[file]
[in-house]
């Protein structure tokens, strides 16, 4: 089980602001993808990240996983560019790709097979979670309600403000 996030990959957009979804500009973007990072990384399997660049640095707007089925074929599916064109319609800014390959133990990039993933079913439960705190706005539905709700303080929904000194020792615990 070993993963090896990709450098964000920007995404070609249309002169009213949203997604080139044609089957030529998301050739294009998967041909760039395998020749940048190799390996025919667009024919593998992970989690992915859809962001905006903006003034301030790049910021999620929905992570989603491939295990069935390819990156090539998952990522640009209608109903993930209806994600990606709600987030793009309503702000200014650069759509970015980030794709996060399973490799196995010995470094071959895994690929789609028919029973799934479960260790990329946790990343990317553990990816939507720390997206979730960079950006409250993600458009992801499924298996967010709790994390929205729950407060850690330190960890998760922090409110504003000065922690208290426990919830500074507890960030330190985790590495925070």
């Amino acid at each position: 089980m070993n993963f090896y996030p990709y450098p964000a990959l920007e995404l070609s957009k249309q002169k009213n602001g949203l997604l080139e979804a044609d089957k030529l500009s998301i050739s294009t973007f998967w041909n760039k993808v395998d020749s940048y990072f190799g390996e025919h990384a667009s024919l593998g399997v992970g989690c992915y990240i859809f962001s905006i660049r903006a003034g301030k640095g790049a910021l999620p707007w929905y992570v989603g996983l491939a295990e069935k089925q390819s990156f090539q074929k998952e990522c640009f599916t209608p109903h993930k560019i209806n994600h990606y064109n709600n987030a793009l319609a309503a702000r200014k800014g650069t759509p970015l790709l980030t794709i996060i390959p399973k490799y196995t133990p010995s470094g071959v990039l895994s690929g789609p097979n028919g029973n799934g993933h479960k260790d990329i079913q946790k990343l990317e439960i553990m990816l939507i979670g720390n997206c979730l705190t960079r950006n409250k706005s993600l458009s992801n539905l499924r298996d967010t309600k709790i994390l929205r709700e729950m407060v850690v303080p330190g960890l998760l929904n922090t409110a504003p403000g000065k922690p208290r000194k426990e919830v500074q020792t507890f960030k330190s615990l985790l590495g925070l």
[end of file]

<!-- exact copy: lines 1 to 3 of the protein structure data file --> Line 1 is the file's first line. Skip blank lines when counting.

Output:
[in-house]
């Protein structure tokens, strides 16, 4: 089980602001993808990240996983560019790709097979979670309600403000 996030990959957009979804500009973007990072990384399997660049640095707007089925074929599916064109319609800014390959133990990039993933079913439960705190706005539905709700303080929904000194020792615990 070993993963090896990709450098964000920007995404070609249309002169009213949203997604080139044609089957030529998301050739294009998967041909760039395998020749940048190799390996025919667009024919593998992970989690992915859809962001905006903006003034301030790049910021999620929905992570989603491939295990069935390819990156090539998952990522640009209608109903993930209806994600990606709600987030793009309503702000200014650069759509970015980030794709996060399973490799196995010995470094071959895994690929789609028919029973799934479960260790990329946790990343990317553990990816939507720390997206979730960079950006409250993600458009992801499924298996967010709790994390929205729950407060850690330190960890998760922090409110504003000065922690208290426990919830500074507890960030330190985790590495925070």
């Amino acid at each position: 089980m070993n993963f090896y996030p990709y450098p964000a990959l920007e995404l070609s957009k249309q002169k009213n602001g949203l997604l080139e979804a044609d089957k030529l500009s998301i050739s294009t973007f998967w041909n760039k993808v395998d020749s940048y990072f190799g390996e025919h990384a667009s024919l593998g399997v992970g989690c992915y990240i859809f962001s905006i660049r903006a003034g301030k640095g790049a910021l999620p707007w929905y992570v989603g996983l491939a295990e069935k089925q390819s990156f090539q074929k998952e990522c640009f599916t209608p109903h993930k560019i209806n994600h990606y064109n709600n987030a793009l319609a309503a702000r200014k800014g650069t759509p970015l790709l980030t794709i996060i390959p399973k490799y196995t133990p010995s470094g071959v990039l895994s690929g789609p097979n028919g029973n799934g993933h479960k260790d990329i079913q946790k990343l990317e439960i553990m990816l939507i979670g720390n997206c979730l705190t960079r950006n409250k706005s993600l458009s992801n539905l499924r298996d967010t309600k709790i994390l929205r709700e729950m407060v850690v303080p330190g960890l998760l929904n922090t409110a504003p403000g000065k922690p208290r000194k426990e919830v500074q020792t507890f960030k330190s615990l985790l590495g925070l």